- Stage 3 – The cancer has spread to tissue near the lungs
- Stage 4 – The cancer has spread (metastasized) to another part of the body
Doctors also use another, more confusing way to decide upon the stage of a lung cancer. In this they look at the size of the tumor (represented by a T,) whether nodes are affected, where and how many (represented by an N,) and whether or not the tumor has spread (metastastized) to regions of the body oustide of the lungs, or to the other lung (represented by an M.) For example, your doctor may descibe your lung cancer as T3N2S0. This is explained further in the following article:
CausesSquamous cell carcinoma of the lung is strongly associated with smoking, but other causes can contribute as well.
- Overview of Lung Cancer Causes
- Environmental Causes of Lung Cancer
- Occupational Causes of Lung Cancer
- Genetics and Lung Cancer
TreatmentsDepending upon the stage of squamous cell carcinoma of the lungs, treatment may include surgery, chemotherapy, radiation therapy, or a combination of these. Many clinical trials are in progress looking for new ways to treat this cancer, and to help decide which treatments are most effective.
- cisplatin (Platinol) and gemcitabine (Gemzar). For those who respond to treatment, continuous (maintenance treatment) with erlotinib (Tarceva) or Alimta (permetrexed) may be used.
- brachytherapy) in which radioactive material is delivered to a precise area of the lungs during a bronchoscopy.
SubtypesSquamous cell lung cancers are further divided into 4 subtypes by what they look like under microscope and how they behave. These include:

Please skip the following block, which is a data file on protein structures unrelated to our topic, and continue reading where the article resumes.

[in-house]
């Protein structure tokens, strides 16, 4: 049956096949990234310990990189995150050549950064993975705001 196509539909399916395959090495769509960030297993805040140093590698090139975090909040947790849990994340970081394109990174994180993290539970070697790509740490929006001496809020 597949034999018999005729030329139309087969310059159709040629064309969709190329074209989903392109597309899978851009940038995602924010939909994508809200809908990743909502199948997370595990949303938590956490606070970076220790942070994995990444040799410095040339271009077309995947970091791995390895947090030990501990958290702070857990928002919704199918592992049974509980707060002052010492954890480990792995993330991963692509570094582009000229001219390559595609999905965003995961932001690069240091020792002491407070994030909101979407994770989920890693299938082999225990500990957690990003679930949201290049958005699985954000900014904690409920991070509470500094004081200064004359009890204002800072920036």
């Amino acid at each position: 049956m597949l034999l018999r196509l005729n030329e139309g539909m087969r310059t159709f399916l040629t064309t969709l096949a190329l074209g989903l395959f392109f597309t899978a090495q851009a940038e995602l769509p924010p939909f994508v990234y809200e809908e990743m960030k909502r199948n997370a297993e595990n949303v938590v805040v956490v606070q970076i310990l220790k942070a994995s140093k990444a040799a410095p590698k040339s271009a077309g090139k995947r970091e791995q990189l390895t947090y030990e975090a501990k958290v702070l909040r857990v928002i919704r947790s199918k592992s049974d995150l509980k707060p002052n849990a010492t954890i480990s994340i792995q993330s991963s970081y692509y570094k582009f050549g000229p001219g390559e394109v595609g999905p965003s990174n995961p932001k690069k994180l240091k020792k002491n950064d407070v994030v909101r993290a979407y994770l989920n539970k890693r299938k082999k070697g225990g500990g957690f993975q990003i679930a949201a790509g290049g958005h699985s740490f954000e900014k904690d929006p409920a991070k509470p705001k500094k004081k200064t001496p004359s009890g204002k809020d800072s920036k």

- Secretory, and
PrognosisThe overall 5-year survival rate for lung cancer is sadly only about 15%. For early-stage disease, especially when surgery can remove the tumor, the survival rate is much higher.
CopingA diagnosis of squamous cell carcinoma of the lungs is frightening and you may feel very alone. Allow your loved ones to support you. Many people have no idea how to react towards someone who is diagnosed with cancer. Letting people know specific things they can do to help may ease their anxiety, as well as fill your need for extra support at this time. Ask questions. Consider joining a lung cancer support group either through your cancer center or online. Talking with others who have “been there” can make the world seem a little smaller.
- Finding a Lung Cancer Support Group
- Supporting a Loved One With Cancer
- Tips for Improving Lung Cancer Survival That Your Doctor Might Not Tell You
College of American Pathologists. Lung: Squamous Cell Carcinoma. Accessed 10/30/12. http://www.cap.org/apps/docs/reference/myBiopsy/LungSquamousCellCarcinoma.pdf
Sheth, S. Current and emerging therapies for patients with advanced non-small cell lung cancer. American Journal of Health-System Pharmacy. 2010. 67(1 Suppl 1):S9-14.
Wu, P. et al. Gene-expression data integration to squamous cell lung cancer reveals drug sensitivity. British Journal of Cancer. 2013 Sep 3. (Epub ahead of print)
Yasufuku, K. Early diagnosis of lung cancer. Clinics in Chest Medicine. 2010. 31(1):39-47.